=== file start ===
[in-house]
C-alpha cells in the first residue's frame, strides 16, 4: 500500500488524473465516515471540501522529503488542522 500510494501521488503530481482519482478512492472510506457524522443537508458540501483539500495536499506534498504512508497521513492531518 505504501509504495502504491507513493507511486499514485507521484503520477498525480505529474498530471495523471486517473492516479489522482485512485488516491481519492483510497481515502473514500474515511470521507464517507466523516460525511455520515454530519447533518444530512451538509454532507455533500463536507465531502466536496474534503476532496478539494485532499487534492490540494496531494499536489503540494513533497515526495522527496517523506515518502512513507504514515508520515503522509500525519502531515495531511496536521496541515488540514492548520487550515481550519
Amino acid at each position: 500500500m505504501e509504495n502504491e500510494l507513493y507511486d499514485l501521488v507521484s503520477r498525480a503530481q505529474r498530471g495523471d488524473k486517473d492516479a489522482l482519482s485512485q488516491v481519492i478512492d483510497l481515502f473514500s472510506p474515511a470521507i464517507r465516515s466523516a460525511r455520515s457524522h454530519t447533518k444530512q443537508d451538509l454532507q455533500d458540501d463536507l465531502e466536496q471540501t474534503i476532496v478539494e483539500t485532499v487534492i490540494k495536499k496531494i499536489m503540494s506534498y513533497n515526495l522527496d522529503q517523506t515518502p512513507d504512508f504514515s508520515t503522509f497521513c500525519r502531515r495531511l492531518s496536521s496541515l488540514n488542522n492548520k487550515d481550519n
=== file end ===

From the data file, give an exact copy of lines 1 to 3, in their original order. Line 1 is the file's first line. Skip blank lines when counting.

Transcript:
[in-house]
C-alpha cells in the first residue's frame, strides 16, 4: 500500500488524473465516515471540501522529503488542522 500510494501521488503530481482519482478512492472510506457524522443537508458540501483539500495536499506534498504512508497521513492531518 505504501509504495502504491507513493507511486499514485507521484503520477498525480505529474498530471495523471486517473492516479489522482485512485488516491481519492483510497481515502473514500474515511470521507464517507466523516460525511455520515454530519447533518444530512451538509454532507455533500463536507465531502466536496474534503476532496478539494485532499487534492490540494496531494499536489503540494513533497515526495522527496517523506515518502512513507504514515508520515503522509500525519502531515495531511496536521496541515488540514492548520487550515481550519
Amino acid at each position: 500500500m505504501e509504495n502504491e500510494l507513493y507511486d499514485l501521488v507521484s503520477r498525480a503530481q505529474r498530471g495523471d488524473k486517473d492516479a489522482l482519482s485512485q488516491v481519492i478512492d483510497l481515502f473514500s472510506p474515511a470521507i464517507r465516515s466523516a460525511r455520515s457524522h454530519t447533518k444530512q443537508d451538509l454532507q455533500d458540501d463536507l465531502e466536496q471540501t474534503i476532496v478539494e483539500t485532499v487534492i490540494k495536499k496531494i499536489m503540494s506534498y513533497n515526495l522527496d522529503q517523506t515518502p512513507d504512508f504514515s508520515t503522509f497521513c500525519r502531515r495531511l492531518s496536521s496541515l488540514n488542522n492548520k487550515d481550519n